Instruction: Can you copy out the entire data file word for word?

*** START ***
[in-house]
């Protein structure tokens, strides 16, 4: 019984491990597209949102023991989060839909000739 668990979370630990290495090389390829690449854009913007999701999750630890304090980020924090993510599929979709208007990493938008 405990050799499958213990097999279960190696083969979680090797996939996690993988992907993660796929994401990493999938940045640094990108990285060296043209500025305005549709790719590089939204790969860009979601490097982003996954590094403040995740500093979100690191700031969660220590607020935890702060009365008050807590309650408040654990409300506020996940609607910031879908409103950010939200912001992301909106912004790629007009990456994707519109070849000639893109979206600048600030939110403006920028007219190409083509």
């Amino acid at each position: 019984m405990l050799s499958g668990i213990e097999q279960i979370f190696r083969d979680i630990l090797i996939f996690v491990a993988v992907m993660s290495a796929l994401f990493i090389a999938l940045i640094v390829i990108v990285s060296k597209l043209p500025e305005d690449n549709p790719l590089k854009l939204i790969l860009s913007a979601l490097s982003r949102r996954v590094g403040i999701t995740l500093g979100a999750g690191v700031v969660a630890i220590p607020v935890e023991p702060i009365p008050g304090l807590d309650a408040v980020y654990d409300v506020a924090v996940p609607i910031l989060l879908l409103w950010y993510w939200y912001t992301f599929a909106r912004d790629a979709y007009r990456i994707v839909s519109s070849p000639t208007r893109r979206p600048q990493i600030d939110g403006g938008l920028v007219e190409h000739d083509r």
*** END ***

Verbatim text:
[in-house]
């Protein structure tokens, strides 16, 4: 019984491990597209949102023991989060839909000739 668990979370630990290495090389390829690449854009913007999701999750630890304090980020924090993510599929979709208007990493938008 405990050799499958213990097999279960190696083969979680090797996939996690993988992907993660796929994401990493999938940045640094990108990285060296043209500025305005549709790719590089939204790969860009979601490097982003996954590094403040995740500093979100690191700031969660220590607020935890702060009365008050807590309650408040654990409300506020996940609607910031879908409103950010939200912001992301909106912004790629007009990456994707519109070849000639893109979206600048600030939110403006920028007219190409083509």
């Amino acid at each position: 019984m405990l050799s499958g668990i213990e097999q279960i979370f190696r083969d979680i630990l090797i996939f996690v491990a993988v992907m993660s290495a796929l994401f990493i090389a999938l940045i640094v390829i990108v990285s060296k597209l043209p500025e305005d690449n549709p790719l590089k854009l939204i790969l860009s913007a979601l490097s982003r949102r996954v590094g403040i999701t995740l500093g979100a999750g690191v700031v969660a630890i220590p607020v935890e023991p702060i009365p008050g304090l807590d309650a408040v980020y654990d409300v506020a924090v996940p609607i910031l989060l879908l409103w950010y993510w939200y912001t992301f599929a909106r912004d790629a979709y007009r990456i994707v839909s519109s070849p000639t208007r893109r979206p600048q990493i600030d939110g403006g938008l920028v007219e190409h000739d083509r």